A photo shows the Serbian tennis star sitting next to the former commander of a military unit that participated in the Srebrenica genocide.
Serbian tennis star Novak Djokovic has been criticised over a photo showing him alongside a former commander of the notorious Drina Wolves paramilitary unit, which participated in the genocide against Bosniaks in Srebrenica, Bosnia and Herzegovina.
Images posted to Twitter on Sunday showed Djokovic sitting at a table next to Milan Jolovic, the former commander who goes by the nickname of “Legend”.
Many Serbs celebrate Jolovic for saving the life of convicted war criminal Ratko Mladic during the war in Bosnia in the early 1990s.
The images of Djokovic were later published by local media.
In 2017, a UN court found Mladic, the former Bosnian Serb general, guilty of genocide and war crimes in Bosnia and sentenced him to life imprisonment.
The Drina Wolves was a military unit of the army of Republika Srpska, which participated in the mass killing of Bosniaks in Srebrenica, later deemed genocide by international courts.
During a recent visit to Bosnia, Djokovic was seen singing at a wedding with Bosnia’s Serb member of the presidency, Milorad Dodik, a well-known genocide denier who regularly advocates for the secession of Bosnia’s Serb-run entity, Republika Srpska, from the country.
Al Jazeera contacted Djokovic’s representatives for comment, but had not received any response at the time of publication.
the dope of nationalism has downed many heroes. https://t.co/UiMMKdPR2v — Zoya Rasul (@zoyarasul) September 20, 2021
Political scientist Jasmin Mujanovic wrote on Twitter that Djokovic is unlikely to lose any sponsorship deals as a result of his association with controversial figures.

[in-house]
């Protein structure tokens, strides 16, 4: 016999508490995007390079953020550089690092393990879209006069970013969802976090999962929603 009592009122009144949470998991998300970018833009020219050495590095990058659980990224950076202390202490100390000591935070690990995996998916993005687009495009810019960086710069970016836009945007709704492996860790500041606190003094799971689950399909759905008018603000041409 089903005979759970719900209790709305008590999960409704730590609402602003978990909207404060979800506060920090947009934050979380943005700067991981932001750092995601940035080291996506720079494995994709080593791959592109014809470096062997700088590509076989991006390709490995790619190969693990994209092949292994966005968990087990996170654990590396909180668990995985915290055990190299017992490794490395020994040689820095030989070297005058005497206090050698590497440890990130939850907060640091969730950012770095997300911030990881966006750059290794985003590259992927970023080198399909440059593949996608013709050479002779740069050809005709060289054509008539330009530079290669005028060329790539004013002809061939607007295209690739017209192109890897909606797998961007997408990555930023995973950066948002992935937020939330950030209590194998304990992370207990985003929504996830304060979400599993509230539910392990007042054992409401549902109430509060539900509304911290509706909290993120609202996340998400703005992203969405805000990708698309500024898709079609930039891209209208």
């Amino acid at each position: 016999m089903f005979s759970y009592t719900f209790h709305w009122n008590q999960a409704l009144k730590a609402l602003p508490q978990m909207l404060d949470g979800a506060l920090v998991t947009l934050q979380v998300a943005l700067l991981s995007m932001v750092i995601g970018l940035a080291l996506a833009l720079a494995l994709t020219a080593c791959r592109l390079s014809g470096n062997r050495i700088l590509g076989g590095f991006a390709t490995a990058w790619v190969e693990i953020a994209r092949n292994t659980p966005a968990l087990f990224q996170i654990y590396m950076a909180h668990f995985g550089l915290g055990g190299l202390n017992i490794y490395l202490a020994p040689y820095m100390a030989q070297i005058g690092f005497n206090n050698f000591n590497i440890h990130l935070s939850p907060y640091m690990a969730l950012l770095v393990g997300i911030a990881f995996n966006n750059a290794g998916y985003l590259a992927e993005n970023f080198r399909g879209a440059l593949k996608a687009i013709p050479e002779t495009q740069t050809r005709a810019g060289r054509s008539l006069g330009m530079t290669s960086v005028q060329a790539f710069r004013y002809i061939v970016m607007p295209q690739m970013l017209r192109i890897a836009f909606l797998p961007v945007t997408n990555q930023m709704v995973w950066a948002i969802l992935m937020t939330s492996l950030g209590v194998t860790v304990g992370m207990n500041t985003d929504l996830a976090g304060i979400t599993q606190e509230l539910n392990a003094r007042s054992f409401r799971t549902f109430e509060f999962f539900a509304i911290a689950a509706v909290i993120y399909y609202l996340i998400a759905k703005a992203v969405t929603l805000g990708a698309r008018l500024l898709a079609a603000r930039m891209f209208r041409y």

“Bosnian Genocide denial and/or association with those involved in as much (including actual killings) gets you Nobel Prizes and keynote lectures not social ostracism,” Mujanovic wrote.
“For those keeping count, 0 is also how many sponsors he lost for posing with a liquor brand named after WWII Nazi collaborator Draza Mihailovic. Or when he received an award from the Republika Srpska entity government, past luminaries of which include genocidaires Milosevic, Mladic, Karadzic etc.”
Djokovic previously sparked controversy in 2020 when he accepted the Order of the Republika Srpska, presented by Dodik.
The award was reportedly for Djokovic’s work towards promoting tennis in Republika Srpska.
However, critics noted that previous awardees of the order have included convicted Serb war criminals such as Mladic, Radovan Karadzic, Momcilo Krajisnik, Biljana Plavsic, and the nationalist former president of Serbia, Slobodan Milosevic.
“Djokovic could have been the greatest of all time, he could have represented the whole planet of sports and help out in a billion ways,” columnist Dragan Bursac wrote in a recent column for the Radio Sarajevo news website.
“Instead, he shares a decoration with war criminals Radovan Karadzic and Ratko Mladic, he sings in village weddings with the Dodiks and picnics with people who were in charge of organising [military] operations which led to the genocide.
“We can say then, that the world’s best tennis player, outside of the tennis court, is just like Vulin Aleksandar,” Bursac added, referring to the hawkish Serbian interior minister.